[unrev-II] Akin to blog theory, and everything

From: Jack Park (jackpark@thinkalong.com)
Date: Thu May 17 2001 - 10:36:26 PDT

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    The following links with quotes were found whilst roaming about in
    blogspace. It may turn out that *visiblelanguage* is a great site to
    browse. The first paper reminds me of the notion of Relational Biology, a
    topic I mentioned here maybe a year ago. The thinking is that human
    behaviors, human knowledge, information flow, story telling, all of that
    and everything, are driven by complex systems, not complicated (simple)
    systems that are reducible to their constituent components.

    This leads me to wonder just what datamining is all about. Given that we
    can construct ontologies by any of a variety of ways of mining data that
    are both sensed (measured) and expressed (e.g. textual, multimedia), we
    have ways of sensemaking along with our daily activities. OHS is all about
    collective sensemaking. Can collective sensemaking work for every
    individual, given that every individual is, indeed, an instance of a
    complex system? I do not know that an answer to that question is known. I
    do suspect, however (intuitively speaking), that there is sufficient
    empirical evidence to support a claim that collective sensemaking works for
    a large enough body of individuals that the effort to promote tools like
    OHS is justified. To pursue the design of an OHS is, I think, to pursue
    the evolution of a complex system. But, complex behaviors evolve out of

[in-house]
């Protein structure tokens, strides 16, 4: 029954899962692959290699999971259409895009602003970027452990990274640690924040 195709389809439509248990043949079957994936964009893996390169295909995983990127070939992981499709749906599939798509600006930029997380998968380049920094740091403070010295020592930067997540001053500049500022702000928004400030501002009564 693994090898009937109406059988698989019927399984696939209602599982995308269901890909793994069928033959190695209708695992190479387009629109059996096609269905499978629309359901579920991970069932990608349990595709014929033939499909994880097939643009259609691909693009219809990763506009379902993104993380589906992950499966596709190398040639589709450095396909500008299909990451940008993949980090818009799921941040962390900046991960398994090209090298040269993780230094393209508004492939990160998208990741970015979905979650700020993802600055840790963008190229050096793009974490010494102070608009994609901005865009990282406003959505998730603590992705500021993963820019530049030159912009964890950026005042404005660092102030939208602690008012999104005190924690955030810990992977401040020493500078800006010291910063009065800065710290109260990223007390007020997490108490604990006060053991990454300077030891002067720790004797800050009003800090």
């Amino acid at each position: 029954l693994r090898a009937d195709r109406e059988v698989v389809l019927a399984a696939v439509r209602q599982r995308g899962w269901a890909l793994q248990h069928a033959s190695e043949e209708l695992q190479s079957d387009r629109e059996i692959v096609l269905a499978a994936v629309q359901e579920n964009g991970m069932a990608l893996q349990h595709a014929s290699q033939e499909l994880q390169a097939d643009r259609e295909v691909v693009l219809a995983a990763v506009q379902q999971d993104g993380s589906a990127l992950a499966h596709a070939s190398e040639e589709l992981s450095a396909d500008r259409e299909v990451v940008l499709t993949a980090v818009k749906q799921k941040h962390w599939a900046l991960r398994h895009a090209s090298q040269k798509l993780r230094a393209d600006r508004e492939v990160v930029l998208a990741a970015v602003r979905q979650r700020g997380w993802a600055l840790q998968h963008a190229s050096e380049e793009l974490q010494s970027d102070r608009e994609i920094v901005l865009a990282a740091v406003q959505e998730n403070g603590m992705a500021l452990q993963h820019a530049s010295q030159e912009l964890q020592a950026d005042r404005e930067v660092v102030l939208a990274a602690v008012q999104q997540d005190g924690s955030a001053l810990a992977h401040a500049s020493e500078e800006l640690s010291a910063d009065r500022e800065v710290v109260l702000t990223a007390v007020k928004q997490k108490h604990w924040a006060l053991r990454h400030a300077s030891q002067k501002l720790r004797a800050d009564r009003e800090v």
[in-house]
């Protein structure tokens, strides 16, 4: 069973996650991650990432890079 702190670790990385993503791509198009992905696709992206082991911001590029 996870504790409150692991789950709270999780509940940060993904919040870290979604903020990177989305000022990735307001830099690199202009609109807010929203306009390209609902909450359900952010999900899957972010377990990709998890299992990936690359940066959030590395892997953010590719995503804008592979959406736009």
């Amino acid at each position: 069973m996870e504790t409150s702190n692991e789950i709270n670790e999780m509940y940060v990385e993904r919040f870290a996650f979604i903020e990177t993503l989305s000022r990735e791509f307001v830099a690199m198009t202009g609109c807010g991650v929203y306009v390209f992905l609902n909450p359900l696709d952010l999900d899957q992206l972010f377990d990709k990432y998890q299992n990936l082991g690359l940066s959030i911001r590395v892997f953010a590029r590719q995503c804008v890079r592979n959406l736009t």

lots of simple behaviors (think: beehive, ant colony). Thus, I think that
    storytelling, what appears to be a simple behavior, is of great importance
    to an OHS-like system. But, storytelling, and storyunderstanding, only
    appear to be simple. Inside, they are complex.

    The links below only tickle the notions I express here. There's more. All
    of this, simply by entering blogspace.



    "There is an Aristotelic tradition in cognitive psychology, information
    design and artificial intelligence, to understand human information
    processing as a mechanism, that is, as a complicated system, ultimately
    explainable on the basis of the understanding of every one of its multiple
    components and their interactions. Instead of looking at human information
    processing as a complicated system, I propose to look at it as a complex
    system, distinguishing for this paper the complicated from the complex; the
    first being composed by a high number of discrete parts with many
    interconnections: as in a computer circuit, the second being an integrated
    system where everything affects everything: as in the relation between two


    "Intelligibility has emerged as a persistent difficulty in interactive
    multimedia and hypermedia. While much discussion has focused on screen
    design and readability, intelligibility is a deeper problem that the
    hypertext literature has disregarded. Before literacy was widespread, The
    Art of Memory was widely used as a method for retaining information. This
    mnemonic method, both visual and symbolic, was used to map new information
    onto familiar and symbolically significant structures which provided frames
    for the organization and interrelations within informational clusters.
    More than computer metaphor, The Art of Memory is presented to offer
    insight into intelligibility. It is offered as a model for the non-text
    based organization of multimedia presentation: one that can provide
    semantic contexts within which communications are intelligible"

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